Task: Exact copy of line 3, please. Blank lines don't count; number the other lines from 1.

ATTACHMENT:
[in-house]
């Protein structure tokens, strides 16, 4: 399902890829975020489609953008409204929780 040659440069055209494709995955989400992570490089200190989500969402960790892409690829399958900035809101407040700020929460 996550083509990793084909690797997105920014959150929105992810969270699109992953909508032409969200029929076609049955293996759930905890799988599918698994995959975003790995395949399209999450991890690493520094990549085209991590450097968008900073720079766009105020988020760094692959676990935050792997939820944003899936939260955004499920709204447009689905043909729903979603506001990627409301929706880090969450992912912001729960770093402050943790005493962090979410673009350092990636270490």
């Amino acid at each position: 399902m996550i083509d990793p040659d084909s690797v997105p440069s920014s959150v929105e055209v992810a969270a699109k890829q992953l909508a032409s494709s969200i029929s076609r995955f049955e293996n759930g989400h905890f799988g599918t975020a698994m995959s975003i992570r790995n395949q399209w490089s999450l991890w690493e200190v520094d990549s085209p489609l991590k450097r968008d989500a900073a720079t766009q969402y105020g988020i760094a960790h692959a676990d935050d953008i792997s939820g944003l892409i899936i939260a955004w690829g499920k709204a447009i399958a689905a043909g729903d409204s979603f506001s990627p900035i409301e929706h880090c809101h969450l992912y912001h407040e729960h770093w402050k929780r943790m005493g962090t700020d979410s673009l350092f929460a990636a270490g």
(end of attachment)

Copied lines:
């Amino acid at each position: 399902m996550i083509d990793p040659d084909s690797v997105p440069s920014s959150v929105e055209v992810a969270a699109k890829q992953l909508a032409s494709s969200i029929s076609r995955f049955e293996n759930g989400h905890f799988g599918t975020a698994m995959s975003i992570r790995n395949q399209w490089s999450l991890w690493e200190v520094d990549s085209p489609l991590k450097r968008d989500a900073a720079t766009q969402y105020g988020i760094a960790h692959a676990d935050d953008i792997s939820g944003l892409i899936i939260a955004w690829g499920k709204a447009i399958a689905a043909g729903d409204s979603f506001s990627p900035i409301e929706h880090c809101h969450l992912y912001h407040e729960h770093w402050k929780r943790m005493g962090t700020d979410s673009l350092f929460a990636a270490g």